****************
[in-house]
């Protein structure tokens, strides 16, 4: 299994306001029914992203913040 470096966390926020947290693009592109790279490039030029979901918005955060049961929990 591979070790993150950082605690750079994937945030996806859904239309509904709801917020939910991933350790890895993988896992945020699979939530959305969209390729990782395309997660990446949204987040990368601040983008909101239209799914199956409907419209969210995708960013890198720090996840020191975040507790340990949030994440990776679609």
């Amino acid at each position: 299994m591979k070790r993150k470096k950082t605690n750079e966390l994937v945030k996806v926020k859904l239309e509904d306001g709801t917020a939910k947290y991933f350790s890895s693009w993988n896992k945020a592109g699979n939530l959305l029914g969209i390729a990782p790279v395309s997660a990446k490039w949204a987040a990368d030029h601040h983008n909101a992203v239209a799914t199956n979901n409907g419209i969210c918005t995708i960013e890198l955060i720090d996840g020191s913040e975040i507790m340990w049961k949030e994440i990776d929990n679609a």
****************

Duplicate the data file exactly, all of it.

[in-house]
């Protein structure tokens, strides 16, 4: 299994306001029914992203913040 470096966390926020947290693009592109790279490039030029979901918005955060049961929990 591979070790993150950082605690750079994937945030996806859904239309509904709801917020939910991933350790890895993988896992945020699979939530959305969209390729990782395309997660990446949204987040990368601040983008909101239209799914199956409907419209969210995708960013890198720090996840020191975040507790340990949030994440990776679609």
């Amino acid at each position: 299994m591979k070790r993150k470096k950082t605690n750079e966390l994937v945030k996806v926020k859904l239309e509904d306001g709801t917020a939910k947290y991933f350790s890895s693009w993988n896992k945020a592109g699979n939530l959305l029914g969209i390729a990782p790279v395309s997660a990446k490039w949204a987040a990368d030029h601040h983008n909101a992203v239209a799914t199956n979901n409907g419209i969210c918005t995708i960013e890198l955060i720090d996840g020191s913040e975040i507790m340990w049961k949030e994440i990776d929990n679609a």